DIY, Soap

Making Cold Process Soap for the First Time

About a month ago, I finally tried something I’ve been wanting to try for ages: making cold process soap! I think I’ve been drawn to soap making not only because of how beautiful artisan soaps can be, but also because they contain simple, real ingredients (and I’ve been known to have several mysterious skin allergies crop up from time-to-time).

Cold process soap making kit

So, I bought myself a beginner soap making kit from Bramble Berry. The kit came with everything you need to make your first batch of soap, including a recipe. The kit did not come with any colorants, however, so I purchased some of those separately to try (go big or go home, right?). The box the kit comes in even doubles as a soap mold, though if and when I do this again, I’ll purchase a proper silicone mold.

Other than the oils, lye, fragrance and other basic ingredients that come in the kit, you’ll have to supply a few things on your own like bowls, a stick blender or other mixing tool, gloves, eye protection, etc. Bowls and gloves I bought at the dollar store on the cheap, and they worked just fine!

Since I’ve been dying to try this and because this was my first time, I made sure to do a bit of research before diving in. I found some soap makers I like on social media and learned what I could from them. Bramble Berry’s blog is a great source for this kind of thing. Their youtube channel, Soap Queen TV, has a lot of great info and tutorials. I am also in love with just about every soap made by Tania of Soapish, and she’s got a great youtube channel and an even better instagram account.

Cold process soap

So, feeling mostly well informed, I got started (and soon learned that soap making is more about trial and error and less about feeling well informed from the get-go)… I mixed all my ingredients and then portioned things out into several bowls and mixed in my fragrance oil and mica colorants (Caribbean Blue and Aqua Pearl) – one bowl had fragrance oil but no colorant.

Cold process soap

I had to work pretty quickly because I got a little overzealous and I think over mixed my soap a bit. So, not much time for process photos here! But I did what I think is called a drop swirl, adding my base soap and then the colored soaps as well. I let the batch cure for about 24 hours and then cut up my bars with a sharp knife before letting them continue to cure for several weeks.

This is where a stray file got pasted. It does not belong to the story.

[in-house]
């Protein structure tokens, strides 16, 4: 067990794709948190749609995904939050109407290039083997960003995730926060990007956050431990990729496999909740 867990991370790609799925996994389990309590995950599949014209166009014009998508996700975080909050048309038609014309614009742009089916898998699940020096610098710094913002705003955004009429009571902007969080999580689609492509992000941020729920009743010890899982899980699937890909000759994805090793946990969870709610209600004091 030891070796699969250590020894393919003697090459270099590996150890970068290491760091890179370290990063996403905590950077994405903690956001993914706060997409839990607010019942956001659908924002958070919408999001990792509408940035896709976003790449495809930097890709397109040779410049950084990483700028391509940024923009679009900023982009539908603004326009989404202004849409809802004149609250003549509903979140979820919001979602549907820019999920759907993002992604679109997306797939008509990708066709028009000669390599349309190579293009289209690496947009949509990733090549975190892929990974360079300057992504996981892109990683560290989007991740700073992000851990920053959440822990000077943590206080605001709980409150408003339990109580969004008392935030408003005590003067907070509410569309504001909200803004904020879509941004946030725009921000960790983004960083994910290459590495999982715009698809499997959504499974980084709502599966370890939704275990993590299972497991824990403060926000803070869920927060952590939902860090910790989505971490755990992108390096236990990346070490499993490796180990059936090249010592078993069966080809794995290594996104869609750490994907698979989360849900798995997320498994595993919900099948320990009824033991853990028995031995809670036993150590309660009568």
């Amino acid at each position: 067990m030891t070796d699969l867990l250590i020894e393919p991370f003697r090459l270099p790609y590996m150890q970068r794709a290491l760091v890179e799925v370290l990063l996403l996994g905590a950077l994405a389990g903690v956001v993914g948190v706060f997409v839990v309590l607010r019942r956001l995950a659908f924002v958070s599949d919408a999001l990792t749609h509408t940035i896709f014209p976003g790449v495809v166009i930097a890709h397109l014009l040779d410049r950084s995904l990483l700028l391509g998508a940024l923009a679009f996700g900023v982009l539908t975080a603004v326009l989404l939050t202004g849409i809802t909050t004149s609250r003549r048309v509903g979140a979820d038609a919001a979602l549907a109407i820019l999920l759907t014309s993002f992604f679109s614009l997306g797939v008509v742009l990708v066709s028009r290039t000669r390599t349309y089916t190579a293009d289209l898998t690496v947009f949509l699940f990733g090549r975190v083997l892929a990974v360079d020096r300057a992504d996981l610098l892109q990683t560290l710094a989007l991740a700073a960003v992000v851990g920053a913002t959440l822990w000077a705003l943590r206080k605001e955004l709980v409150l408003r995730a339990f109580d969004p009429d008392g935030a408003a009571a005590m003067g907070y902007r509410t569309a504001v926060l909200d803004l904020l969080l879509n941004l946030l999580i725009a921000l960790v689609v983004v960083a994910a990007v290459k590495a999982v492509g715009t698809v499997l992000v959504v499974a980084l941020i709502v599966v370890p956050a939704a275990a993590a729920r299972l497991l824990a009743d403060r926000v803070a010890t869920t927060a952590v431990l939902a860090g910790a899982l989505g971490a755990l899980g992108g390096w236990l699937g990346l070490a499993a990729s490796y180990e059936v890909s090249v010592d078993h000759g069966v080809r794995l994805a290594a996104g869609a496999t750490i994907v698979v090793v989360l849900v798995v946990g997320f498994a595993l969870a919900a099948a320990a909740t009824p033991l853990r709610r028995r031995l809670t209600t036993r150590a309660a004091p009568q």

Cold process soap

Obviously there’s some room for improvement here, but I feel really good about the results of my first attempt. And the Cranberry Fig fragrance smells so delicious (though next time I think I’ll find some colors that “match” the fragrance a little better)! The soap lathers really nicely and has a smooth, creamy feel. I definitely see more soap making in my future.


This post is not sponsored and there are no affiliate links here – I just wanted to share my thoughts and experience :)


DIY Monogrammed Tote Bags

DIY Monogrammed Tote Bag

I wanted to share these easy DIY tote bags because they are the perfect handmade gift-vehicle, and it’s that time of year (although I’m refusing to listen to any Christmas music yet)! I made these totes for my bridesmaids, flower girl and ring bearer and gave them out after our rehearsal dinner. I loved how they came out, and stuffed them with all kinds of stuff – toys, coloring books and candies for the flower girl and ringbearer, and lavender soap, flip-flops, personalized dress hangers, robes and all the essential bridesmaid survival kit stuff for my ‘maids.

To make your own monogrammed tote, you will need:

  • A tote bag – I purchased these from
  • acrylic paint in the color of your choice
  • paintbrush
  • a letter stencil – I made my own using my silhouette cameo
  • tape – painters tape or masking tape is best
  • I also used an iron to smooth any wrinkles on the tote bag before I started

N Stencil in Silhouette Studio

First, you’ll need to make or buy a large letter stencil. I used my silhouette cameo to cut  letters for my stencils (the letters were about 10 inches high). I used the font Janda Celebration Script for the letters on the girls’ bags, and a more simple/boy appropriate script for the ringbearer bag. Another way to make your own stencil would be to make a large letter in Microsoft Word or another document writing program, print it out and then cut it out.

Letter Stencil on Tote Bag

Then, I just taped the stencil onto the bag, making sure there were no wrinkles under the stencil, and painted over the stencil with acrylic paint.

Painting the Monogrammed Tote Bag

Then, I just removed the stencil, cleaned up any areas I might have missed and let the bags dry.

M Tote Bag

Finished! I really like how they turned out, and I wish I had made one for myself. I might have to now.

Thanks for reading! Let me know if you make your own monogrammed tote bags, and what you put in them!